Wonderful fantasy world-building! This story has a weird urban civilization where nearly everyone lives in a crater city in the widst of a jungle. It takes place in orbital flying islands instead of a boring planet with moons. Metal is incredily rare, so other materials are in use. Those are just some concepts, and they are woven into the story as basic facts because it couldn't be otherwise. That world-building is overall consistent and makes for a great story concept, earning five points deservedly. Again, wonderful!
Grammar is next best: There are lots of errors pointed out in reader comments, but author fixed them. Pronto. So when I read it today, it was already diligently fixed.
My gripe with the story that has earned it some style deductions, are the original style that is still apparent: It started as a vote-for-plot story. The choices and the outcomes have been reworked and wrapped up good, BUT there are still some weird mood swings resulting from that origin: Several times, Vita considers all her options like they are all equal, before then choosing a path almost arbitrarily.
And so we come to the character score: I like Vita, she has spunk and is a quirky, blasphemously funny character with a horribly sad backstory. But then, as I pointed out in the paragraph above: She has internal debates whether or not she will murder everyone she meets. That is full-blown psychopathic. Yes she has feelings, and develops friendships, but she remains a survivor-type gutter type, and is ultimately a monster as she admits even to herself. And something I found really odd: She grew up as an emaciated street-kid in a crapsack world. Not as the smart thieving queen from the streets (that is Lyn!) but as the henchgirl who always follows orders and doesn't know what is going on most of the time. The first five chapters are pretty good at that exposition. Yet, as the story develops, Vita leaves behind her background and becomes the smart, street-savy MC who is not only always vigilant, but also scarily good in her rhetorics: witty, sassy, practical and analytical, and most of all, educated with all the big words, leaving behind her street-wise talks and just switching into the role of her life, being a badass.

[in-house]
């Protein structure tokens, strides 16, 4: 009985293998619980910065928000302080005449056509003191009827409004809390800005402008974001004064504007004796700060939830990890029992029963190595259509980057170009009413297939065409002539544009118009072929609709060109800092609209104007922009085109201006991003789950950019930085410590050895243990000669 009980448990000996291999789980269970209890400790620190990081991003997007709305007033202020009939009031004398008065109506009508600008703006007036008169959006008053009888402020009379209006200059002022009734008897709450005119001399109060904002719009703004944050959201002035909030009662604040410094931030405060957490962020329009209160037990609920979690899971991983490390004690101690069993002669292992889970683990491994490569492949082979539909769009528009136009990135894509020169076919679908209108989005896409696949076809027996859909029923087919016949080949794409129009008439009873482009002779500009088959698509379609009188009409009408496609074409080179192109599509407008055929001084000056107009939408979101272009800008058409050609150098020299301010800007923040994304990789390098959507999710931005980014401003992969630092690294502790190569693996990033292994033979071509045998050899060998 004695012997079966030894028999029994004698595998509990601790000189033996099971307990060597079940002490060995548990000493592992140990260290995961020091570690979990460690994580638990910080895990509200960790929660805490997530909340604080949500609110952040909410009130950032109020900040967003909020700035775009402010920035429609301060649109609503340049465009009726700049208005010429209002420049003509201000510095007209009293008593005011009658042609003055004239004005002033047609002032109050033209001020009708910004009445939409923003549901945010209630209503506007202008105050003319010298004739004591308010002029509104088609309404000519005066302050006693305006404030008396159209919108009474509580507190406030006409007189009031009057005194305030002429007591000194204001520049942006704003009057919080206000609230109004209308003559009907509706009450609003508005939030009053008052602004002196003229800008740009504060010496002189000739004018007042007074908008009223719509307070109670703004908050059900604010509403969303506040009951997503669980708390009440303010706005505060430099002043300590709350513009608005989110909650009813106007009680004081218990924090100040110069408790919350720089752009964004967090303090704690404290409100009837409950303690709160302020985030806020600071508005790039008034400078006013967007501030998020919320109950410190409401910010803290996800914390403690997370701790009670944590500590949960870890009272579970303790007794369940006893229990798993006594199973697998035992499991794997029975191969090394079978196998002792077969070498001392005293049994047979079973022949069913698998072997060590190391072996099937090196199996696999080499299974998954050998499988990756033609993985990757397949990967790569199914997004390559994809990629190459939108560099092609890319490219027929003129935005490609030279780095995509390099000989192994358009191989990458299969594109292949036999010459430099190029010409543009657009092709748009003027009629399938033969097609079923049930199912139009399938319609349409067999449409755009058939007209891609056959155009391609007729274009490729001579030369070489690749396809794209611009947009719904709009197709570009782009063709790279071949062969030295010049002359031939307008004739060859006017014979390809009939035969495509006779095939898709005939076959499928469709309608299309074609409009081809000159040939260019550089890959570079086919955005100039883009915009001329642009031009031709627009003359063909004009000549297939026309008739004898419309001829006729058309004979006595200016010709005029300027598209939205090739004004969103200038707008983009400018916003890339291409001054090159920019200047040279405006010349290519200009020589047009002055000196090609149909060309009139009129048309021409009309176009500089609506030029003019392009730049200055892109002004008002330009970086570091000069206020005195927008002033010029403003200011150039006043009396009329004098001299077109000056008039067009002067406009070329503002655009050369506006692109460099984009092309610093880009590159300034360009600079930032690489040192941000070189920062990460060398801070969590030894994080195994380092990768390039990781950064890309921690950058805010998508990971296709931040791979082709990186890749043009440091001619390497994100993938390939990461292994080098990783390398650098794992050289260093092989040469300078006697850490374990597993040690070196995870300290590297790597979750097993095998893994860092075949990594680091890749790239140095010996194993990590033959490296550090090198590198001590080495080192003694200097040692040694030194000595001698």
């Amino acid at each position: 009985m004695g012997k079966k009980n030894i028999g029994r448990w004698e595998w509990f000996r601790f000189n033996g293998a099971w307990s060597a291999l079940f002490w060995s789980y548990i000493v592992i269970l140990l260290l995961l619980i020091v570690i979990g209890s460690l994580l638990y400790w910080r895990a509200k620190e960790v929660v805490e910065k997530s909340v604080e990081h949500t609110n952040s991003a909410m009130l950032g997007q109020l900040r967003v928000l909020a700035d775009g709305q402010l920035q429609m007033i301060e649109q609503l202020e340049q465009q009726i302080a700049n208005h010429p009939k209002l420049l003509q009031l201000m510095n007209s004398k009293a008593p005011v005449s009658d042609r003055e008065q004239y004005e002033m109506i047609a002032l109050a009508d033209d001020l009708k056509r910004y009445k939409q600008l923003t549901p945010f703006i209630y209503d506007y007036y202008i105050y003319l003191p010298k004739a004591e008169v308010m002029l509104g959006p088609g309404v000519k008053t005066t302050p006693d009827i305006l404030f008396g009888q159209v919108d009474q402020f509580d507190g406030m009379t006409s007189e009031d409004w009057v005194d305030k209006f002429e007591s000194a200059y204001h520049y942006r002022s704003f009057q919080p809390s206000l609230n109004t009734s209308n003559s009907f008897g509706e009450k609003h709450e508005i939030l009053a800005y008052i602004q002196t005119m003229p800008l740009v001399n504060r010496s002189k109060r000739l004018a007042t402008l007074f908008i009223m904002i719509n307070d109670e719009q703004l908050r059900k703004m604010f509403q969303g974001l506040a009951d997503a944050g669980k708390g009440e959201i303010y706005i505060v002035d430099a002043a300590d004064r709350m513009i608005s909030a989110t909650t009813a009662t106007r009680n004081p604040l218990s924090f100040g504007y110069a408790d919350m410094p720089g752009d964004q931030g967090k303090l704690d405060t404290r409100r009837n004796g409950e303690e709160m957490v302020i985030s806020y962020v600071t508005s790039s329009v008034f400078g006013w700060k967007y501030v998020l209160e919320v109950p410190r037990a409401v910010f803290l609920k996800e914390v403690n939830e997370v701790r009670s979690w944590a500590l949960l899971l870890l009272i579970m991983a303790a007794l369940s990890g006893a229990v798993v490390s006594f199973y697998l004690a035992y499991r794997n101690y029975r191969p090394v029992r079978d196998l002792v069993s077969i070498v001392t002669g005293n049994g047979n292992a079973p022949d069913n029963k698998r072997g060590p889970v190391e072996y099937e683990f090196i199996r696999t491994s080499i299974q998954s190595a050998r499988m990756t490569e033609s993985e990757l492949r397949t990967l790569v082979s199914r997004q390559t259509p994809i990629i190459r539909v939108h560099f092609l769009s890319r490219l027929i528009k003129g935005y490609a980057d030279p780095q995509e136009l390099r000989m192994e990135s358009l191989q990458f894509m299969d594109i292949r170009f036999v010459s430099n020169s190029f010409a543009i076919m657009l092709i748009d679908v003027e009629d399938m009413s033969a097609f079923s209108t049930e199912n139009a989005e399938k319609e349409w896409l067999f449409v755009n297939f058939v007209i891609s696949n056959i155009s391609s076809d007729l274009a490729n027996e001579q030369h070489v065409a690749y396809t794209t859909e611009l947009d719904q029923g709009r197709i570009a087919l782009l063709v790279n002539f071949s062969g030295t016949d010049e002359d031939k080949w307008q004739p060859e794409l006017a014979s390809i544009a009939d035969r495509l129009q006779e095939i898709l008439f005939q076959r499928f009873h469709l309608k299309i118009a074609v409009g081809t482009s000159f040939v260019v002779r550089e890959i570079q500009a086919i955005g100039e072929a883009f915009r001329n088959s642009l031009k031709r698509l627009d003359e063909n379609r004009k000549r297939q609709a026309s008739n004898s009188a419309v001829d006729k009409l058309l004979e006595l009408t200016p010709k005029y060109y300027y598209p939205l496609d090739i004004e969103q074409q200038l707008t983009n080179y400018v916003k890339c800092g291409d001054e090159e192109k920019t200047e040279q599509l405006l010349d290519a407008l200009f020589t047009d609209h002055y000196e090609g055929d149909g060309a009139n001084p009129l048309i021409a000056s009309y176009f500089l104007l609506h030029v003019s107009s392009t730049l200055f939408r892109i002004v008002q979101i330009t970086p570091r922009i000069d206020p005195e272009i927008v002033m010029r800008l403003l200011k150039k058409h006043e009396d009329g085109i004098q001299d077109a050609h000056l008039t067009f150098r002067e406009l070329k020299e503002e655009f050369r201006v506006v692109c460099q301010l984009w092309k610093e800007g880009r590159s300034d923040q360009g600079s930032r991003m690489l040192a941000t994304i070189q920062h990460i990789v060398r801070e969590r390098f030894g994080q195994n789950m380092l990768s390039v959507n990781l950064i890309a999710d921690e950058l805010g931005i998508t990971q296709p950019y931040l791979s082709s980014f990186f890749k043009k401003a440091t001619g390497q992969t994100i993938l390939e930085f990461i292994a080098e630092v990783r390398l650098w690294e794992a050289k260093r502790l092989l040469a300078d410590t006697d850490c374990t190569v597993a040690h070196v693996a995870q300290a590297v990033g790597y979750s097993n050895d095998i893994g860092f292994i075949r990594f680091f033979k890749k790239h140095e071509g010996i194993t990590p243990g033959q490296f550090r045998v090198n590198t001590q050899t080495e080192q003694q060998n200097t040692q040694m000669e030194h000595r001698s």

That development of sudden brilliance stretches my suspenders of disbelief to the point of snapping. Sure: she eats lotsa souls and now got a mental monster sidekick, but her attitude changed before those developments could cause it. I will ignore the glaring inconsistencies in her character development because the story/plot is just SOOO good, though.
Also, the other characters are working pretty great, so despite all the criticism, there are still three stars to have. Thanks for sharing the story!
It is incredibly difficult to juggle things like pacing, worldbuilding, internal consistency and cosmology without being overtly formulaic and still keeping the reader's attention. Not only does this do all of those things insidiously subtly, it does it while also putting you squarely in the mind of an adorable if misbegotten protagonist. Somewhere in the absurd amount of lore being spun out into the ether is a compelling, genuine coming of age story, complete with crippling self doubt and panic attacks. The level of polish on the writing itself is what really grabs me though, it doesn't feel nearly as rough or unplanned as some of even the more popular titles I've read around here. If I had a critique, it's that the author is biting off one hell of a potentially long story with this.
And I'm here for the crunch. If this ends half as well as it's started I'll be happy.